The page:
The unique overflowing, sparkling, self-giving, life-giving Divine Word is mirrored in myriad ways in our life-giving human words.  The 19th century English Jesuit poet who died in Dublin, Gerard Manley Hopkins, strove to capture the sheer “thisness” of things, their unique God-given energy.  In the sonnet often called “As Kingfishers Catch Fire” (from May 1877) Hopkins wrote:


“For Christ plays in ten thousand places,

Lovely in limbs, and lovely in eyes not his

To the Father through the features of men’s faces.”


When we speak creative words, it is as though Christ were really speaking in us, playing in us to the Father, with such radiant beauty and dynamic energy that it makes (as Hopkins would put it), “kingfishers catch fire” or “dragonflies draw flame”.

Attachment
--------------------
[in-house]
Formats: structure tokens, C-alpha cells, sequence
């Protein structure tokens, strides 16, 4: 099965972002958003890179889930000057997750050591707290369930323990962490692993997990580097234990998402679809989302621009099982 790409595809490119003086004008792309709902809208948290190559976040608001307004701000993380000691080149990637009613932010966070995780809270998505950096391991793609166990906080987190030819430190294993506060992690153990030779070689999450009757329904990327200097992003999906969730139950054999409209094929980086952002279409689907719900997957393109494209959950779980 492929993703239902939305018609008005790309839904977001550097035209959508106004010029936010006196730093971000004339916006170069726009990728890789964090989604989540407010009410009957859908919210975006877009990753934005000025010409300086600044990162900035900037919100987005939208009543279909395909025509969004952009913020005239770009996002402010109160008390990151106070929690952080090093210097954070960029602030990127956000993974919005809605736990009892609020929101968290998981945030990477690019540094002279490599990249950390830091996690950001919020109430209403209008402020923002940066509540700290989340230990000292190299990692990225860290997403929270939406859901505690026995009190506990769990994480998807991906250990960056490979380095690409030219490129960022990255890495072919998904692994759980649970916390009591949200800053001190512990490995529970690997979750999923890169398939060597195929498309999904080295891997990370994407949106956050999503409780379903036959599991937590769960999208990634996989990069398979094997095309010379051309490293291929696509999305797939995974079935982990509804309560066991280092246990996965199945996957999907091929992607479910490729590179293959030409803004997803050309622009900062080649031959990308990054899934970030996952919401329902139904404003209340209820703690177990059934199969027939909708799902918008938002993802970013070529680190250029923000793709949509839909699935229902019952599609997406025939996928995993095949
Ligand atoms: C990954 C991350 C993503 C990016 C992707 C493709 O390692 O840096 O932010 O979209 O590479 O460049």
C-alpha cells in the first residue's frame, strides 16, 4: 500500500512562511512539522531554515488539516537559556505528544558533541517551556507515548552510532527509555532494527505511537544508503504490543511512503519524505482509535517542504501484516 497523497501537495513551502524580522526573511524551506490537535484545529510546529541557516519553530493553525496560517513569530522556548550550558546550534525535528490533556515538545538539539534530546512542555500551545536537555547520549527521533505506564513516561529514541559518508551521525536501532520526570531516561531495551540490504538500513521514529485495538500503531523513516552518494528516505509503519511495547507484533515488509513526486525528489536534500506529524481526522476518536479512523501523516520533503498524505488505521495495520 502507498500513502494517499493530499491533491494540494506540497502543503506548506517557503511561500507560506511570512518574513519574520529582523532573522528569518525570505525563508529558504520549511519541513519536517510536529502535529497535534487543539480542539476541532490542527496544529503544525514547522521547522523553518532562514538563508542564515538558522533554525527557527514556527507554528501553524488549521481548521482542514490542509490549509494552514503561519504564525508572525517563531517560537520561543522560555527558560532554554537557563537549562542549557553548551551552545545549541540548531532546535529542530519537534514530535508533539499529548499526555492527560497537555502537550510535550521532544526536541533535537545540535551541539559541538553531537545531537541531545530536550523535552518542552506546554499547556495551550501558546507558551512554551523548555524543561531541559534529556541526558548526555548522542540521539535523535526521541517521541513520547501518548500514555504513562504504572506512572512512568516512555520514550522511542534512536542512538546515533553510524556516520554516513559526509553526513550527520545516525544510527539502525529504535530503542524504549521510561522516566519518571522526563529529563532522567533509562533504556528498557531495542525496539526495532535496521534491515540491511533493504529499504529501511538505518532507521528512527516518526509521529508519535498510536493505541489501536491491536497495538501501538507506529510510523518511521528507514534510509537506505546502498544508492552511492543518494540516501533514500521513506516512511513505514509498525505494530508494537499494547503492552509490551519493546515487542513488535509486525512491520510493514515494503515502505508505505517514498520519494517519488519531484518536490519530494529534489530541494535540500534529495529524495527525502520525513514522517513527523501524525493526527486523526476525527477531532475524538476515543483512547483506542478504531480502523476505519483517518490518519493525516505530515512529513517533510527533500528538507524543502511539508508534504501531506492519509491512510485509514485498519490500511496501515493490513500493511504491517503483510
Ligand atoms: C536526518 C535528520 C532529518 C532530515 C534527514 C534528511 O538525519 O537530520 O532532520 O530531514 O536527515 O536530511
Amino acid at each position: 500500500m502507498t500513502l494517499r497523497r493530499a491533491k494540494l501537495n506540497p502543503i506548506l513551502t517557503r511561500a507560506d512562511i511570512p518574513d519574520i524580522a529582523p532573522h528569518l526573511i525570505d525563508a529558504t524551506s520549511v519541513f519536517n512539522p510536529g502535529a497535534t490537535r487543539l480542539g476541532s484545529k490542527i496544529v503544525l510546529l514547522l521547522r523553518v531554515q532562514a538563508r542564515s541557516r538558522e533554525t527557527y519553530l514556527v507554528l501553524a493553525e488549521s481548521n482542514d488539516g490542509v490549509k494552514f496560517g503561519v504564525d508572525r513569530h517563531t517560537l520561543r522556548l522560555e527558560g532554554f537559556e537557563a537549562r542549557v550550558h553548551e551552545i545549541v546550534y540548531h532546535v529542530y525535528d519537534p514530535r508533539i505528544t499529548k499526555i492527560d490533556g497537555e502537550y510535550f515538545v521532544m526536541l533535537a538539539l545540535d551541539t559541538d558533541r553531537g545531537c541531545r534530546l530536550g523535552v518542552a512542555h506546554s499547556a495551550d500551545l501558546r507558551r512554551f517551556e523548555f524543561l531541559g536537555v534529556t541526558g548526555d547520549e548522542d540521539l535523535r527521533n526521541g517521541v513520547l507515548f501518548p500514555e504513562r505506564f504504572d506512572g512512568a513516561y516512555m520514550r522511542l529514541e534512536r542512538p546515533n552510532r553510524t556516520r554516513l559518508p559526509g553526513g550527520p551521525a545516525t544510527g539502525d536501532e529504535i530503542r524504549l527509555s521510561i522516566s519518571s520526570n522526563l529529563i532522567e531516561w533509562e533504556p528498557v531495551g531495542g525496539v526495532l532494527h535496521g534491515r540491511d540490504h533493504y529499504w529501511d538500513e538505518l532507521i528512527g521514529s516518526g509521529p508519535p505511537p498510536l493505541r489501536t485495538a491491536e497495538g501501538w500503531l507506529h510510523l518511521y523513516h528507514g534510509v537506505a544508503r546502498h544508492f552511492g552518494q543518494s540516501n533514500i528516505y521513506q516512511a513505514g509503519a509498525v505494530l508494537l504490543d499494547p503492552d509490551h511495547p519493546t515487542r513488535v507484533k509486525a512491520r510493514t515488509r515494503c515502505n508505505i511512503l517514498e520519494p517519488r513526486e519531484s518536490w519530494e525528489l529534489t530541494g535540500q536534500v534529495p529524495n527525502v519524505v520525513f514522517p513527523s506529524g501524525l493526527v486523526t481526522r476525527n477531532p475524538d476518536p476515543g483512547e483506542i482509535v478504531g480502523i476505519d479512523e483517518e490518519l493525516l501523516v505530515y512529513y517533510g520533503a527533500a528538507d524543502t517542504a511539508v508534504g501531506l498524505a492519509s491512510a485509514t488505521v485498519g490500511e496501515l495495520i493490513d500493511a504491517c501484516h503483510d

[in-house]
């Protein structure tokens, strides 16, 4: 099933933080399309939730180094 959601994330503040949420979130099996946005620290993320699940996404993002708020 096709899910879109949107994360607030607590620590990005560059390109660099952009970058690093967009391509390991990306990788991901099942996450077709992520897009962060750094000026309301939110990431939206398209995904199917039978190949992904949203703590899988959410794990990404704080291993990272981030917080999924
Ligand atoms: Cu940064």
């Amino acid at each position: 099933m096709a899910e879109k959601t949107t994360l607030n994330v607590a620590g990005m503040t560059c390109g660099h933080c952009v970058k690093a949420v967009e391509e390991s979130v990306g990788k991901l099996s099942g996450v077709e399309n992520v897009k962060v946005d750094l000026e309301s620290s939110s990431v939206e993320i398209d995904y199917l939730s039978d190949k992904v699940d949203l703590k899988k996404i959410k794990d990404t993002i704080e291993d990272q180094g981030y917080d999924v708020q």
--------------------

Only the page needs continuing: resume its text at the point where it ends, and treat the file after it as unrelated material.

The gift of speech is the most useful gift that God has given us.  With this gift, we can turn to God in praise and thanksgiving, we can make God known and loved to those around us; we can reassure them, raise their spirits, and express our affection for them.


The above text on creative and destructive words is from a speech delivered by Father Thomas Casey SJ to the 40th anniversary conference of the Catholic Communications Office in November 2015.